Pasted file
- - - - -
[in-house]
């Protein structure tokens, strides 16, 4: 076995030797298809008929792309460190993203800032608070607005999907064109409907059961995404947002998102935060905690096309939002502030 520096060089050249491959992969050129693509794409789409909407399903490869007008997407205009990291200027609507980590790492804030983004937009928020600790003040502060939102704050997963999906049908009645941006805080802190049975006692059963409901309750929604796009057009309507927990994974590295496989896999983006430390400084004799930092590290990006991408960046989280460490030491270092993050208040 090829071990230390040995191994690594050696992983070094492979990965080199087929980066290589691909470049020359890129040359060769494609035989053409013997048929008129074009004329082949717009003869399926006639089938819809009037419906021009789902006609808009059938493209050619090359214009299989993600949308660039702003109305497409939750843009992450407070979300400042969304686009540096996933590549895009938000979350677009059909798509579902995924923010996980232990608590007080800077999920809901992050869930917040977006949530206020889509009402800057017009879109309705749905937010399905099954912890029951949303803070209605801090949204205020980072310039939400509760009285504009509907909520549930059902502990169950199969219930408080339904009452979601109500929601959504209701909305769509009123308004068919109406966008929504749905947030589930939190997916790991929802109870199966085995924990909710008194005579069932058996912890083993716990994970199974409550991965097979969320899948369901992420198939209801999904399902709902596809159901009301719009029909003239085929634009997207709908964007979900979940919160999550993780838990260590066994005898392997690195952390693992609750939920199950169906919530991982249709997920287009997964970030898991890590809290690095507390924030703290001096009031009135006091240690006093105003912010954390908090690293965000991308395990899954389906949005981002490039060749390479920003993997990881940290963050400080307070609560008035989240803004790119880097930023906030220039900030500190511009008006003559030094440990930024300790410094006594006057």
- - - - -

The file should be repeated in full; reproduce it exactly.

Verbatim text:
[in-house]
């Protein structure tokens, strides 16, 4: 076995030797298809008929792309460190993203800032608070607005999907064109409907059961995404947002998102935060905690096309939002502030 520096060089050249491959992969050129693509794409789409909407399903490869007008997407205009990291200027609507980590790492804030983004937009928020600790003040502060939102704050997963999906049908009645941006805080802190049975006692059963409901309750929604796009057009309507927990994974590295496989896999983006430390400084004799930092590290990006991408960046989280460490030491270092993050208040 090829071990230390040995191994690594050696992983070094492979990965080199087929980066290589691909470049020359890129040359060769494609035989053409013997048929008129074009004329082949717009003869399926006639089938819809009037419906021009789902006609808009059938493209050619090359214009299989993600949308660039702003109305497409939750843009992450407070979300400042969304686009540096996933590549895009938000979350677009059909798509579902995924923010996980232990608590007080800077999920809901992050869930917040977006949530206020889509009402800057017009879109309705749905937010399905099954912890029951949303803070209605801090949204205020980072310039939400509760009285504009509907909520549930059902502990169950199969219930408080339904009452979601109500929601959504209701909305769509009123308004068919109406966008929504749905947030589930939190997916790991929802109870199966085995924990909710008194005579069932058996912890083993716990994970199974409550991965097979969320899948369901992420198939209801999904399902709902596809159901009301719009029909003239085929634009997207709908964007979900979940919160999550993780838990260590066994005898392997690195952390693992609750939920199950169906919530991982249709997920287009997964970030898991890590809290690095507390924030703290001096009031009135006091240690006093105003912010954390908090690293965000991308395990899954389906949005981002490039060749390479920003993997990881940290963050400080307070609560008035989240803004790119880097930023906030220039900030500190511009008006003559030094440990930024300790410094006594006057």